The Penguins have six prospects playing in Canadian Major Juniors. Defense is definitely the highlight of this particular prospect pool, with 2011 picks Joe Morrow and Scott Harrington headlining the group.
Joe Morrow, D, Portland Winterhawks
Acquired: 1st round (23rd overall) in 2011
Since returning to the WHL in early October, Joe Morrow has been solid if not spectacular at times, putting up nine goals and 19 assists in 27 games and playing in all situations for the Winterhawks.
Morrow has seen expanded ice time this season and has responded well, already matching his goal output from last season, but his expanded presence is best felt on the powerplay, where he plays a more integral role in providing offense from the back end. This is important considering Portland has been poor defensively in even-strength situations.
The 19-year-old should continue to grow into his role with the Winterhawks this season and depending on their playoff performance, join the Penguins minor-league affiliate in the spring. Although Morrow did not make the final roster to represent Canada in the WJC, he could an emergency call-up to the NHL if injuries continue to pile up for the Penguins.
Dominik Uher, RW, Spokane Chiefs
Acquired: 5th round (144th overall) in 2011
Uher exploded offensively at practically the onset of the season, registering a point-per-game through October and November and has carried that momentum into December. He currently has 11 goals and 11 assists through 26 games, putting him at roughly the same pace as last season, though he is on pace to surpass the 30 goal mark.
Possessing decent size and skating ability, Uher projects as a top-nine forward, who while possessing soft hands, will create most of his offense through hard work and physical play.
Named to the Czech Republic‘s preliminary WJC U20 roster, Uher could be putting his talents on display at the international tournament level in late December.
Scott Harrington, D, London Knights
Acquired: 2nd round (54th overall) in 2011
In his third season with the London Knights, Harrington has seen an expanded role, playing on both special teams and generally seeing more ice time in all situations.
A mobile skater who can aptly distribute the puck up ice, Harrington will never be expected to put up monstrous point totals or become a powerplay quarterback. He does however possess the skill package to be a solid number four defenseman and a top shutdown guy.
Harrington made the final cut of Team Canada’s WJC Roster, where he will likely play a similar shutdown role as he does in London.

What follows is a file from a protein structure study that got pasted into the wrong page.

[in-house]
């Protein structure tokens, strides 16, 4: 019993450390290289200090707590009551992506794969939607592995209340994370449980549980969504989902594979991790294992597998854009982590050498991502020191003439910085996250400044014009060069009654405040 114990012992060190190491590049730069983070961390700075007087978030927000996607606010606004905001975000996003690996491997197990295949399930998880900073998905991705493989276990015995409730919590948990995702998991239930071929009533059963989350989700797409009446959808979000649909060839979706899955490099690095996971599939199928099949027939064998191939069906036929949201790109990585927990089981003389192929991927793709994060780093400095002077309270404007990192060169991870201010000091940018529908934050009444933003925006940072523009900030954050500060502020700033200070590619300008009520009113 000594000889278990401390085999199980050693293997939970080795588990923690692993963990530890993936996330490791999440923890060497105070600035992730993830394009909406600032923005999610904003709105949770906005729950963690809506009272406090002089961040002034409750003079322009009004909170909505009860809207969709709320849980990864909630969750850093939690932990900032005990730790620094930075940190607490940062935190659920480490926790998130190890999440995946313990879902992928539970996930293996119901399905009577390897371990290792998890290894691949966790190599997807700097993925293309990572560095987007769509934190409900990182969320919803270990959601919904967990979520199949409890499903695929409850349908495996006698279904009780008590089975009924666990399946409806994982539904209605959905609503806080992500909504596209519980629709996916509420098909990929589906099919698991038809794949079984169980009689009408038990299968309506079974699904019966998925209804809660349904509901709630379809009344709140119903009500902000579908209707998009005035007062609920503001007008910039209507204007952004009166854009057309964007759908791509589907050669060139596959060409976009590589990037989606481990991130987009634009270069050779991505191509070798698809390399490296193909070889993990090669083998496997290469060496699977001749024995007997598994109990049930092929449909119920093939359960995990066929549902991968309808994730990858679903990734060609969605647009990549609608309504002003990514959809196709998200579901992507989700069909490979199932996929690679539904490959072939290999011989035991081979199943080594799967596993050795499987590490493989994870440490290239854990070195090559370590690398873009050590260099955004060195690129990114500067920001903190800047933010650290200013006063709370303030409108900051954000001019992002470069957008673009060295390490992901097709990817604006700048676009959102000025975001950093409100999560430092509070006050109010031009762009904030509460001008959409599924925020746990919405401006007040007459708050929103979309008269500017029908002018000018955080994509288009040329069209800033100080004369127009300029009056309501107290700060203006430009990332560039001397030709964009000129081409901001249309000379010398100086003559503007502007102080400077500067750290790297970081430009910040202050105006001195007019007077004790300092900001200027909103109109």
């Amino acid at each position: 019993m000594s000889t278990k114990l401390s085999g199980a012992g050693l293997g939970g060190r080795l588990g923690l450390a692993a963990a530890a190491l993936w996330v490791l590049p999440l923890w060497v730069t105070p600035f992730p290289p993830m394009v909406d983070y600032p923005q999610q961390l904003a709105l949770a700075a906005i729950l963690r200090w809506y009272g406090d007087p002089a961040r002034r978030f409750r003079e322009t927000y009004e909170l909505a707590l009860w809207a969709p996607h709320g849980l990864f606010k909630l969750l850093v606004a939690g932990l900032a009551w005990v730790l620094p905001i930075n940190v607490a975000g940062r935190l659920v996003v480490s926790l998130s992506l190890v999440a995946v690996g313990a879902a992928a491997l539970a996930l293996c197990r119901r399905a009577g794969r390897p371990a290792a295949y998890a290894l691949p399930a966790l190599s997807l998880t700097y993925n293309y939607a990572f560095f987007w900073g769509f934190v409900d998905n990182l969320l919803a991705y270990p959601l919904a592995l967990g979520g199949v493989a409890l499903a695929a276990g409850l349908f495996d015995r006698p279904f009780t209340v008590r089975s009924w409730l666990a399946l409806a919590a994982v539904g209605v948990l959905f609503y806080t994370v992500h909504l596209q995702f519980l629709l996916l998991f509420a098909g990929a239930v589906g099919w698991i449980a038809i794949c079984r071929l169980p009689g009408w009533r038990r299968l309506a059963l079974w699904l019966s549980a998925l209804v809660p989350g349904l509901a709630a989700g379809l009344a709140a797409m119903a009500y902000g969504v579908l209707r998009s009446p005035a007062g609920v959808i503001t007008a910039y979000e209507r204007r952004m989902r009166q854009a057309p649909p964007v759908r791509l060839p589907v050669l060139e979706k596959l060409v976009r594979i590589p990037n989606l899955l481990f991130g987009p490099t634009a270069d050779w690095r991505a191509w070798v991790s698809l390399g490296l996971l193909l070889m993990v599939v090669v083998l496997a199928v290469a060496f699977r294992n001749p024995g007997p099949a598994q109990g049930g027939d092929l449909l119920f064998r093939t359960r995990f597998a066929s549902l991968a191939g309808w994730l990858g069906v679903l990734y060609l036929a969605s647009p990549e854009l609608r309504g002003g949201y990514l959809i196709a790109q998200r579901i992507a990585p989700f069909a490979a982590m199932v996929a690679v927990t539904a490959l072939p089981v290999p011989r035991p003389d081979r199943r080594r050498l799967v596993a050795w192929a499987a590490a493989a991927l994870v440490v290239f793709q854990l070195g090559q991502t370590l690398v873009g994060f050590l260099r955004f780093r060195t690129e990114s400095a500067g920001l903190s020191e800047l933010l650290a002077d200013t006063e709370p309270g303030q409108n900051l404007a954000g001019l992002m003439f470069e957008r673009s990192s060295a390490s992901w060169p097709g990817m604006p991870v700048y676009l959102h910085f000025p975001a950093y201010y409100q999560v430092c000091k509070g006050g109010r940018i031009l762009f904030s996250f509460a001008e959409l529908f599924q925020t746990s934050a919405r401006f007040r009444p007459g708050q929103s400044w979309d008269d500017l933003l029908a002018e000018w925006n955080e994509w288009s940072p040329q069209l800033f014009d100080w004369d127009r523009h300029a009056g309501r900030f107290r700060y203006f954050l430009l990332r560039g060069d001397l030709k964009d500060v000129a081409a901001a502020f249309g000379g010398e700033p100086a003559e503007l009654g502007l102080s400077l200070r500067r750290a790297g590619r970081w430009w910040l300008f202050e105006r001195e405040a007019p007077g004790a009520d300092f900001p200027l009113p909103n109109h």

Tom Kuhnhackl, RW, Niagara IceDogs
Acquired: 4th round (110th overall) in 2011
The season was supposed to be so much different than this. Traded from the Windsor Spitfires to an already loaded Niagara IceDogs team, sniper Kuhnhackl was expected to play in a top-six role with either center Ryan Strome (NYI) or Freddie Hamilton (SJ) as well as contribute on the powerplay. Instead, in only his second game with the IceDogs, he exploded into an unsuspecting Ryan Murphy (CAR) with a vicious check, giving the defenseman a concussion. The collision was violent enough to warrant a 20-game suspension for Kuhnhackl, not to mention a knee injury himself. Despite the nature of the hit and the ensuring punishment, brute physicality is not the foundation of Kuhnhackl’s game nor is he considered a dirty player.
When he returns, which should be in January, Kuhnhackl will likely have to shake off a little rust. Expect him to however eventually slide into an offensive role with the IceDogs and continue to be a prolific offensive player. The young German is already under contract so expect him to join the Penguins organization professional once his OHL season has ended.
Joe Rogalski, D, Sault Ste. Marie Greyhounds
Acquired: 6th round (152nd overall) in 2010
Leadership is something that can not be measured by statistics so while Joe Rogalski has managed solid numbers thus far, with five goals and eight assists through 33 games, it is the leadership he brings to the Sault Ste. Marie Greyhounds that makes him a valuable prospect.
Aside from being a quality leader, Rogalski plays a two-way style of defense that can best be described as high-risk/high reward. He loves to jump into the play, get pucks on net, and generally do what he can to contribute in the offensive zone.
Rogalski has yet to be signed to an entry-level deal by the Penguins and with the organization having so few contract spots available, the defenseman will have to be particularly impressive during the second half of the season.
Reid McNeill, D, Barrie Colts
Acquired: 6th round (170th overall) in 2010
After two seasons of playing with his hometown team the London Knights, Reid McNeill found himself traded to the Barrie Colts in the off-season, a move that has proved to be beneficial for the 19-year-old defenseman. McNeill has seen an expanded role defensively, playing more minutes and contributing more offensively. He has also played with a little more physicality in the past. The foundation of his game however will always be steady defensive play.
Like Rogalski, McNeill has yet to be signed to an entry-level deal and will be vying for one of the Pens last available contracts.